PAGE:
Unfortunately, investors tend to not heed signals at market peaks because the belief is that stocks can only go up from here. At bottoms, investors fail to “buy” as the overriding belief is the market is heading towards zero.

In a recent post, It’s Not Too Early To Be Late, Michael Lebowitz showed the historical pain investors suffered by exiting a raging bull market too early. However, he also showed that those who exited markets three years prior to peaks, when valuations were similar to today’s, profited in the long-run.

While technical analysis can provide timely and useful information for investors, it is our “behavioral issues” which lead to underperformance over time.

Currently, with the Equity Q-ratio pushing the 3rd highest level in history, investors should be very concerned about forward returns. However, with the technical trends currently “bullish,” equity exposure should remain near target levels for now.

That is until the trend changes.

When the next long-term technical “sell signal” is registered, investors should consider heeding the warnings.

Yes, even with this, you may still “leave the party” a little early.

But such is always better than getting trapped in rush for the exits when the cops arrive.

Was Q2-GDP Really All That Extraordinary?

Last week, while I was on vacation, I penned a report prior to the release of the second quarter GDP report in which I noted the following:

“Tomorrow, the US Department of Commerce will report its advance estimate of 2Q GDP which will be the long-awaited evidence that “Trumponomics” is working. The current estimates for the initial print run the gamut from 3.9% to over 5% annualized growth. Regardless of the actual number, the White House spokesman will be quick to take credit for success in turning America’s economy around.

But is that really the case? First, there are several things to remember about the initial print on economic growth.

  • The initial estimate is based on the collection of estimates from Wall Street economists.  With no real data in just yet, the initial estimate just a “guess.”
  • The number is annualized. So, a growth of 1% in the economy is reported as 4%. However, as we know from the first quarter, quarterly growth can vary widely in a given year.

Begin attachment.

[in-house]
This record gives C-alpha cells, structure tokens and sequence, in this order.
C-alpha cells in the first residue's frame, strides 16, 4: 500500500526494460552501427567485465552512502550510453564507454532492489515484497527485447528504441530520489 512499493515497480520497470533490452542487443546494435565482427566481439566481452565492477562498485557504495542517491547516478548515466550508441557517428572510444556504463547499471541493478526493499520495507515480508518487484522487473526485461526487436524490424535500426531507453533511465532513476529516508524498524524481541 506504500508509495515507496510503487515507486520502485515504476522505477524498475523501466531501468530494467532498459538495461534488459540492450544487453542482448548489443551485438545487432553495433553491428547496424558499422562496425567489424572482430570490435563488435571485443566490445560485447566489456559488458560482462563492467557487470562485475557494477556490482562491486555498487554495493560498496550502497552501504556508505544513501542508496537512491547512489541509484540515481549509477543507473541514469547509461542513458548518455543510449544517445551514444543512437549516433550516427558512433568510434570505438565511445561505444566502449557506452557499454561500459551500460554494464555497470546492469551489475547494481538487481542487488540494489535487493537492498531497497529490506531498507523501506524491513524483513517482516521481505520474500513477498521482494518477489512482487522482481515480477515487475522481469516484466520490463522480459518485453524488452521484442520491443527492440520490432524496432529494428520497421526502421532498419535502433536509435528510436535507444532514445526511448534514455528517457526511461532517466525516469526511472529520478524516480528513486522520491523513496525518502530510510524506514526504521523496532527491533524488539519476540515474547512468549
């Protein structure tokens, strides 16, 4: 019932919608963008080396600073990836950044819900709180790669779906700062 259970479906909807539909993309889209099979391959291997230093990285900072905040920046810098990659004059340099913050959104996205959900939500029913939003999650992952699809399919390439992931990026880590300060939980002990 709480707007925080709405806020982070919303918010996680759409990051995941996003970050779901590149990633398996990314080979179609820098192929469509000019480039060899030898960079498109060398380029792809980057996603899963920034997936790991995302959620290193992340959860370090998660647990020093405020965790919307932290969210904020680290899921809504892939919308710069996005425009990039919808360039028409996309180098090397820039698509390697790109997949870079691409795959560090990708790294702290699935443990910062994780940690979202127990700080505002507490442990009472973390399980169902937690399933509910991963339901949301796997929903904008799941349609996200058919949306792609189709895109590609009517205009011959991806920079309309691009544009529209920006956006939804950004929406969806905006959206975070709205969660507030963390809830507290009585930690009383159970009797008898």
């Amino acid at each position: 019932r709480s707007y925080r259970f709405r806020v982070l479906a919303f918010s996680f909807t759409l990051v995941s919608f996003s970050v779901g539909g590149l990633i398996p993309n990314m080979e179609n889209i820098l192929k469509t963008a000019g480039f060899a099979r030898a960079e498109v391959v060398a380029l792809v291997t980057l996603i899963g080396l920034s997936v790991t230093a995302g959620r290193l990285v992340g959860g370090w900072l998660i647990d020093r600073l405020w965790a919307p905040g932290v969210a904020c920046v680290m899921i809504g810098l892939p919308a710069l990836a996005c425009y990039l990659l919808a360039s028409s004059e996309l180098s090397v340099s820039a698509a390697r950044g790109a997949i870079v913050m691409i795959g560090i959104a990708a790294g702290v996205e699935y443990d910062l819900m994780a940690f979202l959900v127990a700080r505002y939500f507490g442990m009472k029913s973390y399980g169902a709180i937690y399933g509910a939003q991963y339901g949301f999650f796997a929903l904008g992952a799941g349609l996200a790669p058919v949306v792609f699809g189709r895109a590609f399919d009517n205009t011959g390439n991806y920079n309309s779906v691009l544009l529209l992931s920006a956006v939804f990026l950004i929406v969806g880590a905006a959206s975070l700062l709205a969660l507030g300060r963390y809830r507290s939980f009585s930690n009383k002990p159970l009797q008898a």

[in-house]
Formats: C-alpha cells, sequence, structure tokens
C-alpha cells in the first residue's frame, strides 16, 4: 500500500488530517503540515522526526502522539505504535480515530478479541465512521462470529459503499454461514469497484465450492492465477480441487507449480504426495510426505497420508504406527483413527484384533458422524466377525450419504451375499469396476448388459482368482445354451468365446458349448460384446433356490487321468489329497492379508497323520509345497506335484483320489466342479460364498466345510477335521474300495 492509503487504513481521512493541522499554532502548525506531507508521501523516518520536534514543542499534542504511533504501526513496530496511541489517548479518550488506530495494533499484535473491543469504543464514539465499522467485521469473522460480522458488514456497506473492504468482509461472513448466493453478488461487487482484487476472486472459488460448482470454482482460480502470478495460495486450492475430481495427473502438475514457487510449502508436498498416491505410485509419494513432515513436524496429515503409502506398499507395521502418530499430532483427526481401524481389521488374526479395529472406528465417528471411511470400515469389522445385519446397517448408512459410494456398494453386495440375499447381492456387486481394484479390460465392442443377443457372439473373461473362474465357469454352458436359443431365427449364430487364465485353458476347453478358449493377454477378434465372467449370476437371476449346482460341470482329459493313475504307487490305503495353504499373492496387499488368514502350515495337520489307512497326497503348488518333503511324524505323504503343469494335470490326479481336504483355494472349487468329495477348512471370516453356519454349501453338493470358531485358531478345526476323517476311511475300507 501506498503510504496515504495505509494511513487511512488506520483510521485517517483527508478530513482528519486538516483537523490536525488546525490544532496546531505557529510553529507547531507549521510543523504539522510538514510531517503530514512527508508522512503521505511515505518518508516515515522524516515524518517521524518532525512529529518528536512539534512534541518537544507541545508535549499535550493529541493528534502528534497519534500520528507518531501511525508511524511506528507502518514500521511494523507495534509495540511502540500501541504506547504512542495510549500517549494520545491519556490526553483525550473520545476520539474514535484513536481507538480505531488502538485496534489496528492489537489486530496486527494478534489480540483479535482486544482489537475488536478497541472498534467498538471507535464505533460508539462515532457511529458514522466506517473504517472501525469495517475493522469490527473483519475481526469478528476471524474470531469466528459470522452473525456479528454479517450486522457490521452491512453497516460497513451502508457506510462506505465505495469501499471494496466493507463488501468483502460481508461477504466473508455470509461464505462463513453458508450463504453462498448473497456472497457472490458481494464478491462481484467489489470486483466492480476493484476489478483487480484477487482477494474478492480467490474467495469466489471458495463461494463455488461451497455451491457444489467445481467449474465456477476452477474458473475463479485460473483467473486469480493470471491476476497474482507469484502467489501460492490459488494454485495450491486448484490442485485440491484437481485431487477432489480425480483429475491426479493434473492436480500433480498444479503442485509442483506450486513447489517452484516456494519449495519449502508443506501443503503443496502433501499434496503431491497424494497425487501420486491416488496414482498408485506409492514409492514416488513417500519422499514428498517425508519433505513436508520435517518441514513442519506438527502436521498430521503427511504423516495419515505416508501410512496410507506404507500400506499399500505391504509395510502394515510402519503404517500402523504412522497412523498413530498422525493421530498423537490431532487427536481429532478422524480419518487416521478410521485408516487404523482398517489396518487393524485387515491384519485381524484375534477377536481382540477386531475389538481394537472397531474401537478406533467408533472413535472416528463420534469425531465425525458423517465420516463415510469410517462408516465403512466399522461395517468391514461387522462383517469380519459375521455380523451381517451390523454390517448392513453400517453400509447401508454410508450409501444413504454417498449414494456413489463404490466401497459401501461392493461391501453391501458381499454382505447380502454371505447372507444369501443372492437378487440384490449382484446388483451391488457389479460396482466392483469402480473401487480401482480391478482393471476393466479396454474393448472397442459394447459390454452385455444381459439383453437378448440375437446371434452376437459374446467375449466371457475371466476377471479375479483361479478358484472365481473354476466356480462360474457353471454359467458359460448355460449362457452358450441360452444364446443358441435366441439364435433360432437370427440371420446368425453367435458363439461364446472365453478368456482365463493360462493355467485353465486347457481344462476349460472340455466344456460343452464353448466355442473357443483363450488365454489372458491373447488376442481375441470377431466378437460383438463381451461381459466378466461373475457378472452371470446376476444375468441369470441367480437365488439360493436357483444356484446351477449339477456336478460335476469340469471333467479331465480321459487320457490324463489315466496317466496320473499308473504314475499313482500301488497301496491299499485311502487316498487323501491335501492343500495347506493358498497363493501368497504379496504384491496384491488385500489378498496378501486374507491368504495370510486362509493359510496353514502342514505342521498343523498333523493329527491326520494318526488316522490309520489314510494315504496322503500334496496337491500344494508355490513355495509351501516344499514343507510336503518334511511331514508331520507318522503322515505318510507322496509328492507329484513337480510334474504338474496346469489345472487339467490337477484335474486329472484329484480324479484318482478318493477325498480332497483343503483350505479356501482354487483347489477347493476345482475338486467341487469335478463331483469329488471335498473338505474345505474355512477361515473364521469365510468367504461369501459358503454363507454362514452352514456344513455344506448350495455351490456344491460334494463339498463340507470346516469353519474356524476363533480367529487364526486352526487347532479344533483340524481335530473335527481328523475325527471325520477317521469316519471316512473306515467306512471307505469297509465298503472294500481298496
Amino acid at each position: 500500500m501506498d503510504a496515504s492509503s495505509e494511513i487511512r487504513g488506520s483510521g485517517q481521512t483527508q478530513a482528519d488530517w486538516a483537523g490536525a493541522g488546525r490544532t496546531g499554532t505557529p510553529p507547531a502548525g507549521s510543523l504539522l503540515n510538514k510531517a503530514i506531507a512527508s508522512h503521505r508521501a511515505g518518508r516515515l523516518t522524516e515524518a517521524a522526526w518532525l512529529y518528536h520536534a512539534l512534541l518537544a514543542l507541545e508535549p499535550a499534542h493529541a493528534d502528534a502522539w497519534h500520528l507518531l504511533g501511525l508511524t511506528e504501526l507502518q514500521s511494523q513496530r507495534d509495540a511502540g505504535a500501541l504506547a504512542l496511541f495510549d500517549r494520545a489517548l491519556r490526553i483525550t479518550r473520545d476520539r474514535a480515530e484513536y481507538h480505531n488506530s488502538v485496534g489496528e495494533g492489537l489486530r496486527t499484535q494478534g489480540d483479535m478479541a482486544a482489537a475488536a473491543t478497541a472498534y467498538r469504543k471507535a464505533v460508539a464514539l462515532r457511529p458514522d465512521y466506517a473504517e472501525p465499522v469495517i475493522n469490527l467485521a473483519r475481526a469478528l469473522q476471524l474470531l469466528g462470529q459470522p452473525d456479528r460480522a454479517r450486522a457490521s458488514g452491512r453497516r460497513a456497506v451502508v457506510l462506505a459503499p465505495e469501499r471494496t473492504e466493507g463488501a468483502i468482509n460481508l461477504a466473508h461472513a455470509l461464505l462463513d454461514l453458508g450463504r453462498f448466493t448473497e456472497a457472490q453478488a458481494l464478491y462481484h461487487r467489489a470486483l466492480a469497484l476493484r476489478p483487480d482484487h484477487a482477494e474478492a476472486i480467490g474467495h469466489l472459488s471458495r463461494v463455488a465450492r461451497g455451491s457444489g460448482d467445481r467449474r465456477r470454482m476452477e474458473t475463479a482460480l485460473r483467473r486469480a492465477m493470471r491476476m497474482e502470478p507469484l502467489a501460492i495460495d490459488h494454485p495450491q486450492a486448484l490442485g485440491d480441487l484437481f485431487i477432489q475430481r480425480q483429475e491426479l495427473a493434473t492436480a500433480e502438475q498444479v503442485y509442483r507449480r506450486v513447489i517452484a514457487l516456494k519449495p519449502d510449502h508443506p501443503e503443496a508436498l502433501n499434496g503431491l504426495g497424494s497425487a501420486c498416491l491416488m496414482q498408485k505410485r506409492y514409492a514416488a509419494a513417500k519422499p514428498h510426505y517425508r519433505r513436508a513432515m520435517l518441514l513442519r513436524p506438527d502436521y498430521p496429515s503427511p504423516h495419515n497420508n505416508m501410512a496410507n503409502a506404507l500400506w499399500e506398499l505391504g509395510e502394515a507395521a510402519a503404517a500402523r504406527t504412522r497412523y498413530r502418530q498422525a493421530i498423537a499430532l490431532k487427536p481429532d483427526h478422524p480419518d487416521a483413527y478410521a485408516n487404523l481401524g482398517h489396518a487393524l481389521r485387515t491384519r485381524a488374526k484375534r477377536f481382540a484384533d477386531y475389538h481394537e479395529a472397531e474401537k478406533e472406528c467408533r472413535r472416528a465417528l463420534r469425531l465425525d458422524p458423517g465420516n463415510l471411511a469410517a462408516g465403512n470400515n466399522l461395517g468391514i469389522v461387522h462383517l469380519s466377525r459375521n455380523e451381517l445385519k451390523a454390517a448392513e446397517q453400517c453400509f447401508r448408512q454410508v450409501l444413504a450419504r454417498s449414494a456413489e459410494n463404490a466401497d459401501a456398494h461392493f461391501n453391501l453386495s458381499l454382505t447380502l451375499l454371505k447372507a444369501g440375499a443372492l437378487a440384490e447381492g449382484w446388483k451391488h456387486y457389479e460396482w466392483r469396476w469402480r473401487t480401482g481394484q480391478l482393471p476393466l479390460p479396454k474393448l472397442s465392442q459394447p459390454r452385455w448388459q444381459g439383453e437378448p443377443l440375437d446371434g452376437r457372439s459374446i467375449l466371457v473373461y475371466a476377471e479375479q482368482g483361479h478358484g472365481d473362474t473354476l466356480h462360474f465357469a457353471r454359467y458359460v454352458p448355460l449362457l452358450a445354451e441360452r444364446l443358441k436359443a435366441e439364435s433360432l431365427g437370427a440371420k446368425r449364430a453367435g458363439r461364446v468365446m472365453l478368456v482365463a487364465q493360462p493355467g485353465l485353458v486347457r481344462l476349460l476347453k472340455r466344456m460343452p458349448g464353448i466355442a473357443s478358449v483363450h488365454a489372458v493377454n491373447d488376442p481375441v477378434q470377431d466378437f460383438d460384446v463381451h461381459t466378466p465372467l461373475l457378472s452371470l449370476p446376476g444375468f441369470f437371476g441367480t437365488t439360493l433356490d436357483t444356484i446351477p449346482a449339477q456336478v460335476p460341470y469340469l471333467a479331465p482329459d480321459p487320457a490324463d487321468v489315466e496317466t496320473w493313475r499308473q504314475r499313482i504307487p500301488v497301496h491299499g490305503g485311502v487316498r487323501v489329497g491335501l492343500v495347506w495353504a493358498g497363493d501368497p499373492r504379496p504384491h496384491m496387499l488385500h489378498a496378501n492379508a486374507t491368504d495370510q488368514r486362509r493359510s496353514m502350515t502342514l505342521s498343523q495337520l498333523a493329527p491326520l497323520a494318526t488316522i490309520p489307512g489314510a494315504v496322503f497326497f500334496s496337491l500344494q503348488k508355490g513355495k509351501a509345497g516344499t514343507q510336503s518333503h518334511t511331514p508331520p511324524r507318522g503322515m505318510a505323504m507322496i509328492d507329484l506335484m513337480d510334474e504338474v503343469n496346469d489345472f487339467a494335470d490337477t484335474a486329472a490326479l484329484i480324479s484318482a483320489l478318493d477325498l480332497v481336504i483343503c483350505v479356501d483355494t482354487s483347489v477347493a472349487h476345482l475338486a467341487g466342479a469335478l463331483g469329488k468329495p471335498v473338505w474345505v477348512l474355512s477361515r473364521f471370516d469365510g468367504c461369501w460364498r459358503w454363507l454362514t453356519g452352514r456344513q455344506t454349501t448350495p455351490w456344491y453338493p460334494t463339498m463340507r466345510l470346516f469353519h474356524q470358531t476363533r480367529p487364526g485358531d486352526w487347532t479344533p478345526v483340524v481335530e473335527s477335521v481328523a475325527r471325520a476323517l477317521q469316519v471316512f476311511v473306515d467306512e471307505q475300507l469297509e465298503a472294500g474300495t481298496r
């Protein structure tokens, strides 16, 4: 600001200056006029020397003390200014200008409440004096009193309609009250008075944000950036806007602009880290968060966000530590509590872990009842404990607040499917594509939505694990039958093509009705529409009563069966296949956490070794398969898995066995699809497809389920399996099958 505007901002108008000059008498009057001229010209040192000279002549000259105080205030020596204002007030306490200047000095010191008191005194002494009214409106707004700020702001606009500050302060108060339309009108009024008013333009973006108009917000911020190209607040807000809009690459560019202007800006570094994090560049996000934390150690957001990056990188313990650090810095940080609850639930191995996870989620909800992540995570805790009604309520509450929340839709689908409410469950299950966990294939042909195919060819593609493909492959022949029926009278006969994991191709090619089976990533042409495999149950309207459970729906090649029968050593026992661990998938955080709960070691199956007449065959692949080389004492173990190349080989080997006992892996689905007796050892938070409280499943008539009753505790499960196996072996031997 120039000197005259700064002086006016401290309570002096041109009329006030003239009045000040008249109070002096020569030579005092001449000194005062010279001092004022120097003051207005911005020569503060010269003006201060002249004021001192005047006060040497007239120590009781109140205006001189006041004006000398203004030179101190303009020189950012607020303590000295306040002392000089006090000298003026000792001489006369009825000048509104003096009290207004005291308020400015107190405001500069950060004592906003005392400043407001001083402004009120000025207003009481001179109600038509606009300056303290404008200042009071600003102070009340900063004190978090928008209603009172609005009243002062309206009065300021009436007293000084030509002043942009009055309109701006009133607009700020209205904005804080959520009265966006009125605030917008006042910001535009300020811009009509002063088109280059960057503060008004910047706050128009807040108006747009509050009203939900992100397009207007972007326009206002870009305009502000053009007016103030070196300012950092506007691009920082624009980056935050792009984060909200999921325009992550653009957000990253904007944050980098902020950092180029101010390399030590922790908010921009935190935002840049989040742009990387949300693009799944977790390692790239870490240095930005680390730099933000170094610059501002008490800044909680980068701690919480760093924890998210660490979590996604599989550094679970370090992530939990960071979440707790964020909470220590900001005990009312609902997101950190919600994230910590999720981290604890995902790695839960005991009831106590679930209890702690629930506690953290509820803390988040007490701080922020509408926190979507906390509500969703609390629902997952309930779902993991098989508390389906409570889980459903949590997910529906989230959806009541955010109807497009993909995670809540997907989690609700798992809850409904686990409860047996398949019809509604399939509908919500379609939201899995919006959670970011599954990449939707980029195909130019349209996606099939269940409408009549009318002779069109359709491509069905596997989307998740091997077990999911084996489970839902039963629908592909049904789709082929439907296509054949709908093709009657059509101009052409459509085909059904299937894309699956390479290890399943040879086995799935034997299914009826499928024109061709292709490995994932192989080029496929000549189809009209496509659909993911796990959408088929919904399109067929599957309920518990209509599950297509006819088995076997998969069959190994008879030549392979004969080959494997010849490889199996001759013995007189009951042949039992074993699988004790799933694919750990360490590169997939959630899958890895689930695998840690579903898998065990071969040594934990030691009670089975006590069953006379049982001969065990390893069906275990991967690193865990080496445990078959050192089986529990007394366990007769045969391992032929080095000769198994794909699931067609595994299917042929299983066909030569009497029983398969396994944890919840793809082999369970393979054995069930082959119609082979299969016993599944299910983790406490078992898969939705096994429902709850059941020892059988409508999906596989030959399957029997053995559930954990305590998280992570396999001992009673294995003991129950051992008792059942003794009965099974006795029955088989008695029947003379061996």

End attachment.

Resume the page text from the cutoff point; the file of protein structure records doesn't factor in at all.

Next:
• Lastly, a one-quarter surge in economic growth doesn’t make much difference in the long-term trajectory of economic growth, or in this case, ongoing weakness.  The chart below shows the change in economic growth by decade.”

As noted, the 1% growth rate in the second quarter was multiplied by 4-quarters to reach the proclaimed 4.1% growth rate. However, there is little evidence to support the notion that such mathematical projections have much validity. The chart below shows inflation-adjusted GDP growth on a quarterly basis as compared to economist expectations of sustained growth over the next 3-quarters. Not surprisingly, economic growth tends to vary widely from those expectations. More importantly, spikes in economic growth tend to lead lower rates over subsequent quarters.  

As we now know, the actual first estimate aligned with the 4% assumption made last week along with the expectation the current Administration, and media pundits, would go “all giddy.”

However, from a portfolio management standpoint, I am more interested in the “devil in the details” as economic growth is key to sustained growth in corporate revenue and profits. From an investment standpoint, it is more important to understand the sustainability of economic growth when projecting forward returns and modeling asset allocations around those assumptions. There are also several other important considerations with respect to the most recent GDP report.

Economy Gets A $1 Trillion Boost

With the release of the Q2 GDP report, and not covered by any of the mainstream media, was an adjustment the economic data going all the way back to 1929.

As noted by Wolf Richter:

“What the Bureau of Economic Analysis released Friday as part of its GDP report was a huge pile of revisions and adjustments going back years. It included an adjustment to the tune of nearly $1 trillion in ‘real’ GDP. And it lowered further its already low measure of inflation.

Comprehensive updates of the National Income and Product Accounts (NIPAs), which are carried out about every five years, are an important part of BEA’s regular process for improving and modernizing its accounts to keep pace with the ever-changing U.S. economy. Updates incorporate newly available and more comprehensive source data, as well as improved estimation methodologies. The timespan for this year’s comprehensive update is 1929 through the first quarter 2018.

Where did a bulk of the change come from? A change in the calculation of “real” GDP from using 2009 dollars to 2012 dollars which boosted growth strictly from a lower rate of inflation.  As noted by the BEA:

“For 2012-2017, the average rate of change in the prices paid by U.S. residents, as measured by the gross domestic purchasers’ price index, was 1.2 percent, 0.1 percentage point lower than in the previously published estimates.”